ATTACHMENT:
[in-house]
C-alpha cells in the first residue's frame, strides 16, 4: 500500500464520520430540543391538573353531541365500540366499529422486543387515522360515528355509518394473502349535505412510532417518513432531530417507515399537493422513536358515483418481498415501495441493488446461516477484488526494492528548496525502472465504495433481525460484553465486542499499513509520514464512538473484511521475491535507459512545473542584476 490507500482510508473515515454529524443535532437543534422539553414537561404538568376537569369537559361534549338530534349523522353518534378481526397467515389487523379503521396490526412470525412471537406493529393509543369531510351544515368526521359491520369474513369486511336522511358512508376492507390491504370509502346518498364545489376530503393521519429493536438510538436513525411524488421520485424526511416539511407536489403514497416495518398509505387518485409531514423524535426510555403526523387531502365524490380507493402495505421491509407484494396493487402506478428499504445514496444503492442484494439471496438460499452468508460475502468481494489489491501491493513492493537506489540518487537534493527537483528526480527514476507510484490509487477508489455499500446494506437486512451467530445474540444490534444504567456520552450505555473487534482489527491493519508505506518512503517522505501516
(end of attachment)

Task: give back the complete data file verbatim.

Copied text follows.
[in-house]
C-alpha cells in the first residue's frame, strides 16, 4: 500500500464520520430540543391538573353531541365500540366499529422486543387515522360515528355509518394473502349535505412510532417518513432531530417507515399537493422513536358515483418481498415501495441493488446461516477484488526494492528548496525502472465504495433481525460484553465486542499499513509520514464512538473484511521475491535507459512545473542584476 490507500482510508473515515454529524443535532437543534422539553414537561404538568376537569369537559361534549338530534349523522353518534378481526397467515389487523379503521396490526412470525412471537406493529393509543369531510351544515368526521359491520369474513369486511336522511358512508376492507390491504370509502346518498364545489376530503393521519429493536438510538436513525411524488421520485424526511416539511407536489403514497416495518398509505387518485409531514423524535426510555403526523387531502365524490380507493402495505421491509407484494396493487402506478428499504445514496444503492442484494439471496438460499452468508460475502468481494489489491501491493513492493537506489540518487537534493527537483528526480527514476507510484490509487477508489455499500446494506437486512451467530445474540444490534444504567456520552450505555473487534482489527491493519508505506518512503517522505501516